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Friday, March 16, 2007

Why people think linux is expencive...

In todays slashdot there is story about Novell and its vision. Well I did developing a Linux infrastructure based on SLES9, well almost did. This was about a 1..1.5 years back when Novell merged with SuSE Linux. The first 6 months were fine, the autoyast feature was pretty good at profiling servers. The simple XML structure was manageable and debugging was pretty simple. We developed an in house server registration and profiling app that worked pretty well. Creating and managing in house repository was also pretty straight forward, but it lacked the simplicity of apt/yum. When moving a repository you first had to remove the old one and install a new one, instead just modifying the config files and sending them out. The delta rpm feature was usable, but a bit clumsy as it needs the original rpm to witch the delta is applied (for large packages can slow down the server allot - wont recommend doing it on live systems). Here the problems started. First was that the patch file structure was not well defined, so creating in house rpm updates, so the packaging process was slow. Then came the problem that our update script was unable to mirror the repositories to our in house server. For about a month or tow the Novell experts called and came on site and debugged what was wrong. Well after a really depressing day I did some ethical hacking/reverse engineering to find out what is wrong I found out that Novell had switched their server to a Zenworks server. Well... offcorse nothing worked, since the Zenworks server expects special header tags in each request. Uhh ahh.. a day later we had the Zenworks mirror up and running. The problems didn't stop here. The Zenworks repository is completely different from the normal YaST repository. Well after digging into the repository documentation depths I went and a week later and about 1000 rows of perl we had an (almost) working YaST repository. It worked around 4 months and then Novell decided to change something inside and I want able to reverse this code, so out went Novell... Novell offcorse provided us a solution - use Zenworks and they were happy to sell use 80 licenses. why 80 licenses? Well, we have around 80 geographically remote branch offices with low links and if the repository admin would put for example an kernel update to central repository there would be a gap of around 2 days wen all the workstations would have downloaded the package from central repo and that is not acceptable. So out went Novell and in came RedHat Enterprise Linux 4. Another year later we have a working RH infrastructure. So the problem is not with what is cheaper, but what decision to make when. Usually managers are not very tech savvy and base their decisions on the numbers without seeing the big picture as what will it cost to develop and maintain.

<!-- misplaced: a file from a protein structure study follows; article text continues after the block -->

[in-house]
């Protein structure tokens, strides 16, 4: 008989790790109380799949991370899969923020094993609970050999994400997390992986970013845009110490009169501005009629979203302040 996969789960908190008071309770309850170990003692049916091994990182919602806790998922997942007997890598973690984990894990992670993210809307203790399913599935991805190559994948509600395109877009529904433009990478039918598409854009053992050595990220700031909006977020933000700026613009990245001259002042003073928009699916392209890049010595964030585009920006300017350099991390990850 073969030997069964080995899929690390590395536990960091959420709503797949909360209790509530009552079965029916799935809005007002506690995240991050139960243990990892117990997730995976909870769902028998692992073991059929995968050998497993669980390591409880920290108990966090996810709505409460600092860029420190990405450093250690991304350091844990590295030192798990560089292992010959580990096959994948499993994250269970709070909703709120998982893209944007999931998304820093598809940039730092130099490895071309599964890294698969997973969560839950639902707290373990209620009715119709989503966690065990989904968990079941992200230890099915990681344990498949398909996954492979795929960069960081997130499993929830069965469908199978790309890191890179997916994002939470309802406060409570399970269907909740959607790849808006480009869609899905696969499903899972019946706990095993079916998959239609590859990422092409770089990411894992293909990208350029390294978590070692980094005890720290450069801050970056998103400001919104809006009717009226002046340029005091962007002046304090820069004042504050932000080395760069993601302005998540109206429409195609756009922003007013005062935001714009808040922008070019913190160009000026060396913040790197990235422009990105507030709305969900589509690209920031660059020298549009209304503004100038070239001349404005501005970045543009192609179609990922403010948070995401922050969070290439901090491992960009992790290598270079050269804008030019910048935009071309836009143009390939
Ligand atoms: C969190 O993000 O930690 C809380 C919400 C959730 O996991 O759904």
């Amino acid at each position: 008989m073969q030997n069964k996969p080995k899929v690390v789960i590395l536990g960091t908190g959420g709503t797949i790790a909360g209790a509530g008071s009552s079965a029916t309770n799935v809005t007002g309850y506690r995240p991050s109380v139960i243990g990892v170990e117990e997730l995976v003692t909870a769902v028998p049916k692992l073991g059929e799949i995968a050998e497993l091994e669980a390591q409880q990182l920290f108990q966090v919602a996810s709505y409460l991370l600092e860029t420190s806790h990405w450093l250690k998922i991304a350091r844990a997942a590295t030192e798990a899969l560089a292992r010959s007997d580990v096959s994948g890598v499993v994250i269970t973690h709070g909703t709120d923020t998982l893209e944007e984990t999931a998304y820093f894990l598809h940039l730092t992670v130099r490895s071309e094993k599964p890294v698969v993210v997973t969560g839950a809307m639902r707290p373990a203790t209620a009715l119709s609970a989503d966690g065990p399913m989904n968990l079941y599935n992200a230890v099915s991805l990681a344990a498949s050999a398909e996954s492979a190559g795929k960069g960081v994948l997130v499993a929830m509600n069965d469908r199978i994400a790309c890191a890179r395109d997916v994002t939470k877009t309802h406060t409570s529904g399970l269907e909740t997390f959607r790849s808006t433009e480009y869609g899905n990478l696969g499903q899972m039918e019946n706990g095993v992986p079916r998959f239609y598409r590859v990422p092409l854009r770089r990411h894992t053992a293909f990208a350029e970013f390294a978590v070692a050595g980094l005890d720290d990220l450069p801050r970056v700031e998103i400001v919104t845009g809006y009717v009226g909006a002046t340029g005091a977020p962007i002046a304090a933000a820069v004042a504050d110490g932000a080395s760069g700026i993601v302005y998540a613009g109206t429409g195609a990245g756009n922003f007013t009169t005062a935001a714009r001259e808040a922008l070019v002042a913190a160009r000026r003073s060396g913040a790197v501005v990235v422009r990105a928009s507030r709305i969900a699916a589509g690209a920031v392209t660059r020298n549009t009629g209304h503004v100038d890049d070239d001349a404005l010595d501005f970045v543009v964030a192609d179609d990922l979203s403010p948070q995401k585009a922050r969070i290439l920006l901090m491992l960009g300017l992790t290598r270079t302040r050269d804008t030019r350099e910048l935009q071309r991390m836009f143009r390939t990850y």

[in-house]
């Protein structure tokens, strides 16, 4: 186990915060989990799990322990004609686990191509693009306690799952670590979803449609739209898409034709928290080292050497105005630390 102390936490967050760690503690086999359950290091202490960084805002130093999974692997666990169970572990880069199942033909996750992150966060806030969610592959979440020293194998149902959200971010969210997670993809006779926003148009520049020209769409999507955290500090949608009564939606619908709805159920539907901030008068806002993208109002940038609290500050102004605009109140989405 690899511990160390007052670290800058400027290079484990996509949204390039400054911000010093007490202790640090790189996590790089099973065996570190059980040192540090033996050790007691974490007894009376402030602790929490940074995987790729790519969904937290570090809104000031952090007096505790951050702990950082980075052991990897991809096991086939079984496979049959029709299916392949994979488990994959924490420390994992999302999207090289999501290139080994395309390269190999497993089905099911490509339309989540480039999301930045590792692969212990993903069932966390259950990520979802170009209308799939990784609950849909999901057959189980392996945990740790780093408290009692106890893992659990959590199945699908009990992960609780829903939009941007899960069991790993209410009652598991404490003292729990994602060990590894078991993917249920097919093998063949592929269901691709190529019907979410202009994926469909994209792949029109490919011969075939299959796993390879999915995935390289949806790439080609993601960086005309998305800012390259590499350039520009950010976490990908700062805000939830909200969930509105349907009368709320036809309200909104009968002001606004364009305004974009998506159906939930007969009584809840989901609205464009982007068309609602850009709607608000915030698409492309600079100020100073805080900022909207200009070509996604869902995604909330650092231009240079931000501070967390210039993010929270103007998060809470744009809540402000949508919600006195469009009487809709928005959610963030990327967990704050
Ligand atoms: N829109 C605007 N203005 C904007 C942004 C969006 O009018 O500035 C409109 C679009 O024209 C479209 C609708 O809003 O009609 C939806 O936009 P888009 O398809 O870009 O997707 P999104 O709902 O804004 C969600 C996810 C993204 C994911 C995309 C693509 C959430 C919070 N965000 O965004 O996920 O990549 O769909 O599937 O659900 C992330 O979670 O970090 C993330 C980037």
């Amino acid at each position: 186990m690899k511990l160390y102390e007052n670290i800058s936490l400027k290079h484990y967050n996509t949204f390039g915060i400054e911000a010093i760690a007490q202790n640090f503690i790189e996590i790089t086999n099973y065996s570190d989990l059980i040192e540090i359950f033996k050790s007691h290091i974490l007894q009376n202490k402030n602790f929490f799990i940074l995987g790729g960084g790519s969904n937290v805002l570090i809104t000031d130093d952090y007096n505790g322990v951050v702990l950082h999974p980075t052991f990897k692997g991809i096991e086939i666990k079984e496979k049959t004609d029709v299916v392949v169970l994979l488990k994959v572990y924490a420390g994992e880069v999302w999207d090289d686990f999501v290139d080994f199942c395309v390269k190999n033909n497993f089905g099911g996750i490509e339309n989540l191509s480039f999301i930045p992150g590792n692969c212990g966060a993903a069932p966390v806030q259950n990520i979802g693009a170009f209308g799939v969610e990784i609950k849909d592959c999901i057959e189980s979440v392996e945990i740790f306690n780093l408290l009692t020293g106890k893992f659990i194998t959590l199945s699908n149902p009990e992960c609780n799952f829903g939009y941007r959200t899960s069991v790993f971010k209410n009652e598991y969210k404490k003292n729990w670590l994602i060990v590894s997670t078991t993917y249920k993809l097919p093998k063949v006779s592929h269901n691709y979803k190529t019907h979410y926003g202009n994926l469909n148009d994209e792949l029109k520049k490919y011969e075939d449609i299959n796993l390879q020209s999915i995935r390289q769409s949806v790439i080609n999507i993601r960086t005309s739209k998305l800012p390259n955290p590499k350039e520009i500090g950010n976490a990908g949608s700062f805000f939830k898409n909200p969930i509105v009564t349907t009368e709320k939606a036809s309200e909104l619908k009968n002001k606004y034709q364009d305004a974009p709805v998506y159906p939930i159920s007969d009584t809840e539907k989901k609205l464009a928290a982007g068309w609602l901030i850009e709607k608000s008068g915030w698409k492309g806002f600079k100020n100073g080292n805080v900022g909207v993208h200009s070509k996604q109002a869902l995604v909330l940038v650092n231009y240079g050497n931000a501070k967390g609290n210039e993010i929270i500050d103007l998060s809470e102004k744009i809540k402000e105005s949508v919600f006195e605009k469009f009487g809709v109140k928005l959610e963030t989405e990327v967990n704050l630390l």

As a side note you may ask "Why not go with fully open source, like debian and ubuntu?", well the answer is not that simple. Firstly Debian and Ubuntu are very good distros, I personally have nothing against them, also they are totally free with good community support. Now the downside, they lack profiling methods. For them to mature to enterprise level they firstly need a similar profiling method like autoyast or kickstart. They also need to change their configuration logic a little. Since profiling usually sets some specific config files and applies them to templates to get the real configuration files. This is not a very big change but still.. So far I have seen "automated" installations based on script files run while installing - a one mistake will take out the whole install, or create partially configured servers/workstations. The other is that most enterprise level Linux developers are used to a RPM package format and debian uses DEB - so there will be a big learning curve to relearn how to package debs.

So for the conclusion: Windows is not cheaper than Enterprise Linux's - everything depends on the needs of the enterprise and the communication between the managers and the people that will develop and run them. Also a developer/head developer and an administrator/head administrator needs to be included when discussing the purchases of new platform as they usually ask questions that will make it a success or a failure. Also don't make rash decisions based just on the numbers.

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Monday, March 12, 2007

spec changelog made easy...

Are you a rpm maintainer? do you update your spec files often? Have you got tiered of remembering what day it is? Getting tiered of writing your name and mail to rpm change log?

If you answered yes to 2 of the questions you are in luck :) I maintain several rpm's and I always forget what day it is when I need to update the change log. After loosing several valuable seconds of time figuring it out I think that I have forgotten some things I need to add to the change log.

Well here is a cure - as my main spec writing tool is vim(-enhanced :) I added this little snippet to my ~/.vimrc

:command -nargs=0 V : :r!date +"* \%a \%b \%d \%Y My Name <>\%n- "

No more annoying date errors/name errors - need new change log entry just type :V and your set :)

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